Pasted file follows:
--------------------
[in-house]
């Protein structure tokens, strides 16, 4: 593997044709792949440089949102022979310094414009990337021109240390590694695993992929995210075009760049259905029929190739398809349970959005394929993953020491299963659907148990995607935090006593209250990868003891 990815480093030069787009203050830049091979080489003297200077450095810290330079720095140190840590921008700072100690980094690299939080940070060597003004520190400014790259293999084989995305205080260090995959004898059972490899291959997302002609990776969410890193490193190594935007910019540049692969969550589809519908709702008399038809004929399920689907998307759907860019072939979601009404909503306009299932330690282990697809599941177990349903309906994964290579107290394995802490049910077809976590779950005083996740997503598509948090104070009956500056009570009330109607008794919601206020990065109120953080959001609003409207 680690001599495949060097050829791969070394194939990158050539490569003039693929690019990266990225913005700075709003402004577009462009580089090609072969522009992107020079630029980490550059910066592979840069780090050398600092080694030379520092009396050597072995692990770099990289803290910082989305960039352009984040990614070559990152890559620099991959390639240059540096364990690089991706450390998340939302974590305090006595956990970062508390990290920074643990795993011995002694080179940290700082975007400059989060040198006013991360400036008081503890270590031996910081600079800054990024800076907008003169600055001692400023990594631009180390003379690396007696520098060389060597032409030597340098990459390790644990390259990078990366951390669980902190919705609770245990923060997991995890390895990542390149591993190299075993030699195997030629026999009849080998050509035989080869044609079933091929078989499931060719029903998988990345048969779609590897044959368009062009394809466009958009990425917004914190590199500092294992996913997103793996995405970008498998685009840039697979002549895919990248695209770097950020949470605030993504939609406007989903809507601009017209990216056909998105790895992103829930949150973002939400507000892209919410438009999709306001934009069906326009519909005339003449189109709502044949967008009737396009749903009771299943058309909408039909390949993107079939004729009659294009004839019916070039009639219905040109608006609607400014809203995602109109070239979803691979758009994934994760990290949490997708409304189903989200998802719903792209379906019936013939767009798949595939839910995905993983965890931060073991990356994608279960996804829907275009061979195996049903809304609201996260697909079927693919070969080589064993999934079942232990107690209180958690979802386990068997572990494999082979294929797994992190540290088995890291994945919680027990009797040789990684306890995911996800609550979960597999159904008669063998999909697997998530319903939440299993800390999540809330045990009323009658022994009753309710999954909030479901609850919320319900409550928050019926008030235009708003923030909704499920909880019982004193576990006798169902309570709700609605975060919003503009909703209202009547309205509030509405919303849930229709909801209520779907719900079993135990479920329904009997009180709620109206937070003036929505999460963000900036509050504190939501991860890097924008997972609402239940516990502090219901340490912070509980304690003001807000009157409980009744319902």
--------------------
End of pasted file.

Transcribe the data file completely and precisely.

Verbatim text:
[in-house]
């Protein structure tokens, strides 16, 4: 593997044709792949440089949102022979310094414009990337021109240390590694695993992929995210075009760049259905029929190739398809349970959005394929993953020491299963659907148990995607935090006593209250990868003891 990815480093030069787009203050830049091979080489003297200077450095810290330079720095140190840590921008700072100690980094690299939080940070060597003004520190400014790259293999084989995305205080260090995959004898059972490899291959997302002609990776969410890193490193190594935007910019540049692969969550589809519908709702008399038809004929399920689907998307759907860019072939979601009404909503306009299932330690282990697809599941177990349903309906994964290579107290394995802490049910077809976590779950005083996740997503598509948090104070009956500056009570009330109607008794919601206020990065109120953080959001609003409207 680690001599495949060097050829791969070394194939990158050539490569003039693929690019990266990225913005700075709003402004577009462009580089090609072969522009992107020079630029980490550059910066592979840069780090050398600092080694030379520092009396050597072995692990770099990289803290910082989305960039352009984040990614070559990152890559620099991959390639240059540096364990690089991706450390998340939302974590305090006595956990970062508390990290920074643990795993011995002694080179940290700082975007400059989060040198006013991360400036008081503890270590031996910081600079800054990024800076907008003169600055001692400023990594631009180390003379690396007696520098060389060597032409030597340098990459390790644990390259990078990366951390669980902190919705609770245990923060997991995890390895990542390149591993190299075993030699195997030629026999009849080998050509035989080869044609079933091929078989499931060719029903998988990345048969779609590897044959368009062009394809466009958009990425917004914190590199500092294992996913997103793996995405970008498998685009840039697979002549895919990248695209770097950020949470605030993504939609406007989903809507601009017209990216056909998105790895992103829930949150973002939400507000892209919410438009999709306001934009069906326009519909005339003449189109709502044949967008009737396009749903009771299943058309909408039909390949993107079939004729009659294009004839019916070039009639219905040109608006609607400014809203995602109109070239979803691979758009994934994760990290949490997708409304189903989200998802719903792209379906019936013939767009798949595939839910995905993983965890931060073991990356994608279960996804829907275009061979195996049903809304609201996260697909079927693919070969080589064993999934079942232990107690209180958690979802386990068997572990494999082979294929797994992190540290088995890291994945919680027990009797040789990684306890995911996800609550979960597999159904008669063998999909697997998530319903939440299993800390999540809330045990009323009658022994009753309710999954909030479901609850919320319900409550928050019926008030235009708003923030909704499920909880019982004193576990006798169902309570709700609605975060919003503009909703209202009547309205509030509405919303849930229709909801209520779907719900079993135990479920329904009997009180709620109206937070003036929505999460963000900036509050504190939501991860890097924008997972609402239940516990502090219901340490912070509980304690003001807000009157409980009744319902």